Friday, March 15, 2019

Everything I Love About Captain America in Avengers: Infinity War

Captain America in Avengers: Infinity War
Walt Disney Studios Motion Pictures
After a devastating smackdown against Tony Stark in Captain America: Civil War, Steve Rogers relinquished the iconic shield and stepped away from the Accords. The 'Star-Spangled Man With A Plan' became the Nomad, living undercover alongside other rogue Avengers such as Black Widow, The Falcon, Scarlett Witch and Vision. Called to reunite with old friends, they rally with T'Challa, Bucky, and Thor to take down Thanos.

Appearing in Avengers: Infinity War alongside a dozen other superheros, Nomad's appearance caps in at six minutes and forty-five seconds. But that doesn't mean his limited time isn't intricate to the longstanding arc of his own series. In fact, pinpointing how deep his appearance is in Avengers: Infinity War was a fun challenge to accept while waiting for the next installment Avengers: End GameIn continuing my series about Captain America, here is a breakdown of his role and the connections to his past films. Hope you enjoy! (This post is gif-heavy and click on the image for credit).


Wednesday, March 13, 2019

Fighting With My Family (2019) Shines A Light on Sharing The Dream

Fighting With My Family review
Universal Pictures
Thousands of screaming fans. Electrifying feuds. Bold outfits. Audacious athleticism. Wrestling is larger than life. Taking the glitz and glamour down a notch, Fighting with My Family shows what happens when fans dare to walk the path their heroes paved and become icons themselves.

Based on the real life story, eighteen year old Saraya-Jade Bevis - popularly known as Paige - (Florence Pugh) who aspires to be a wrestler, is discovered by the WWE and becomes their youngest champion ever. Hailing from a small town in Norwich, England, Paige's dreams are not entirely her own. She shares them with her family - dad Ricky (Nick Frost) and mom Julia (Lena Headey) who run their own wrestling association, and her brother Zak (Jack Lowden) who misses out on making his own fantasies as a WWE Superstar come true.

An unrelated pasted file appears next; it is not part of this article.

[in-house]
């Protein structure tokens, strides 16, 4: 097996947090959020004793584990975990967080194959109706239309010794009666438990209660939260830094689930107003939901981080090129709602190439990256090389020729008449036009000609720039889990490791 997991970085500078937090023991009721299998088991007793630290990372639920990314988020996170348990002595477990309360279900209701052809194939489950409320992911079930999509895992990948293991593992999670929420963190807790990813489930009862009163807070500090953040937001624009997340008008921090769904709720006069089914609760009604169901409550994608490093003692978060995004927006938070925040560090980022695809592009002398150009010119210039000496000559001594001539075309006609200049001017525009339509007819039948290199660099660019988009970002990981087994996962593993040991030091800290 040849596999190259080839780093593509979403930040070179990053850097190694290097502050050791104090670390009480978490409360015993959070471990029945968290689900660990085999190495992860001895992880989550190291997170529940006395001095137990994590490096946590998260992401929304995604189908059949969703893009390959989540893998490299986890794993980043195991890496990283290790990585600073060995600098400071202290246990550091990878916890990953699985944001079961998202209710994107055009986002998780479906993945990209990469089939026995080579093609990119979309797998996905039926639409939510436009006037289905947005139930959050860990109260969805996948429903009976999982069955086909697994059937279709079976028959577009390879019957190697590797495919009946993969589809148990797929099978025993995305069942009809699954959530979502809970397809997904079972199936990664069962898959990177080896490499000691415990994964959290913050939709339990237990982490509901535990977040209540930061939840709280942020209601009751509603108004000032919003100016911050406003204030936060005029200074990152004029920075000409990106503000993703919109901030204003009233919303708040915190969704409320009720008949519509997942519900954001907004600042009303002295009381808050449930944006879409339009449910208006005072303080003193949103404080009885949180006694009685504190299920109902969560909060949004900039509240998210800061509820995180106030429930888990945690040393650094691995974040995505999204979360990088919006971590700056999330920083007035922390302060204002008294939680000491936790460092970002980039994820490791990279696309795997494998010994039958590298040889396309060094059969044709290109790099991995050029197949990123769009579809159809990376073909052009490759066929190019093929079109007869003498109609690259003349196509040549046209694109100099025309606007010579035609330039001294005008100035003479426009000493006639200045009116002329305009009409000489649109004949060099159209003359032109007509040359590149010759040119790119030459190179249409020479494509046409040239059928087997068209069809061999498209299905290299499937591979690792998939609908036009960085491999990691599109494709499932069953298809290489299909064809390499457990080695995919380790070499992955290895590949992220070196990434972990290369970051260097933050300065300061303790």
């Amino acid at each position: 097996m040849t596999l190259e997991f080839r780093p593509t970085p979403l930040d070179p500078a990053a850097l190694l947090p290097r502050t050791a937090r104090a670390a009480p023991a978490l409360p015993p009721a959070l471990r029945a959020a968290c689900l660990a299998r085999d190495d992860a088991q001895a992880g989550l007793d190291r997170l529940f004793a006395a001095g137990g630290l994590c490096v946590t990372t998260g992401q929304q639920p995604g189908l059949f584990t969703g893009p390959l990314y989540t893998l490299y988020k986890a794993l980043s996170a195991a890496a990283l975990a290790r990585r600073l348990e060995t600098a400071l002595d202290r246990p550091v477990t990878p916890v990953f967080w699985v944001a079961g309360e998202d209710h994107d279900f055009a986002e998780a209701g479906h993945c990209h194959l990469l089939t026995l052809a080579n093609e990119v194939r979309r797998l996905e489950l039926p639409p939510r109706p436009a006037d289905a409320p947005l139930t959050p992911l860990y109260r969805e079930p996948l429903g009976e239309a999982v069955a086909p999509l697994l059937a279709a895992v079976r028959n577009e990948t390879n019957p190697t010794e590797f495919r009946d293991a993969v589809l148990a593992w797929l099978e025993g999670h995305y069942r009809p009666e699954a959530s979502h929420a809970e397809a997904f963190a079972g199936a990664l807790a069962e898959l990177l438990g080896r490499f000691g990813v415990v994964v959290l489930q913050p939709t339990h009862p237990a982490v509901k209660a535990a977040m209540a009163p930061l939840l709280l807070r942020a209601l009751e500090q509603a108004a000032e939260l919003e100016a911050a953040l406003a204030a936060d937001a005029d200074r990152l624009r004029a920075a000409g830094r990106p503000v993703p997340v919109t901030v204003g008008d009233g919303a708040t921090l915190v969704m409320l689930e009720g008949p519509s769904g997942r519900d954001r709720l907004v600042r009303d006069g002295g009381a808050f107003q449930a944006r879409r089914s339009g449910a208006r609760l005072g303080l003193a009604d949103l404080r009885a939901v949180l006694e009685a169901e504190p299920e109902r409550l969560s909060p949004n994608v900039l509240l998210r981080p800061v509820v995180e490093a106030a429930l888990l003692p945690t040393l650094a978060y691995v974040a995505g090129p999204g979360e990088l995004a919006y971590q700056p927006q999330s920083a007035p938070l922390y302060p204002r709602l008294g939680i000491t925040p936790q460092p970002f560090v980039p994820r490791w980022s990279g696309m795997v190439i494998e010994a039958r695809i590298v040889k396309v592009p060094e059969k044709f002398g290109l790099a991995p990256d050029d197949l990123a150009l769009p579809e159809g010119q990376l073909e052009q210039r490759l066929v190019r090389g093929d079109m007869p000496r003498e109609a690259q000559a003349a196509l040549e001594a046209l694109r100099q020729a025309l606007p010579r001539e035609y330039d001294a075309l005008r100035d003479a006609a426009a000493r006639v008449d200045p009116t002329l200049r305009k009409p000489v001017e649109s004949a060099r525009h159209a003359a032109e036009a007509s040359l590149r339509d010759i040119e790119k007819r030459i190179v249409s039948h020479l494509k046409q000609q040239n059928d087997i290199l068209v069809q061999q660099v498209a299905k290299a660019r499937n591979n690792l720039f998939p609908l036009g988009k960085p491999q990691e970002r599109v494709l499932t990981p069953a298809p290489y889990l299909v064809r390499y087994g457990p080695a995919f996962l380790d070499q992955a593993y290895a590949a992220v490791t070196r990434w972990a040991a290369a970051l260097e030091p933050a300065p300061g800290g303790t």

Saturday, March 9, 2019

The Imperfect Complexity of Jackson & Ally

A Star Is Born portraits photographer Peter Lindbergh
photographer Peter Lindbergh
When A Star Is Born was released in late 2018, it received acclaim by both critics and moviegoers. But a not-so-subtle critique about the film was how it didn’t change its messaging about the tragic love story or its characters: does a male lead have to sacrifice himself as a woman rises to the top of their industry? Is the relationship between the love birds toxic more than purely romantic? With my love of director Bradley Cooper’s latest version in mind, I wondered about Jackson Maine and Ally Campana both on the page and screen, and if anything has truly changed in eighty-four years. (This post is l-o-n-g. Thanks in advance if you take the time to read it. Hope you enjoy!)

Wednesday, February 27, 2019

Mount Rushmore of Hot Beards

m.brown at Two Dollar Cinema is holding a blogathon called Mt. Rushmore of Movies, where fellow bloggers pick four actors, performances, or themes that they think should replace the U.S. Presidents on Mount Rushmore.

I've never participated in the challenge before and thought it would be fun to give it a go. If you follow me on twitter, you guys will know I have a type. And that is a dude with a glorious beard. If an actor (on my radar or not) cranks out some scruff, he becomes worthy of being displayed in a museum, or in this case, on a mountain for the whole world to bow down to. My theme was fairly easy to choose after some inspiration from Rambling Film and Mettel Ray. I started questioning my life choices after seeing their magnificent selection, but these are my picks for the Mount Rushmore of Hot Beards. If you think there's a beard I missed including in this list or should check out, let me know in the comments!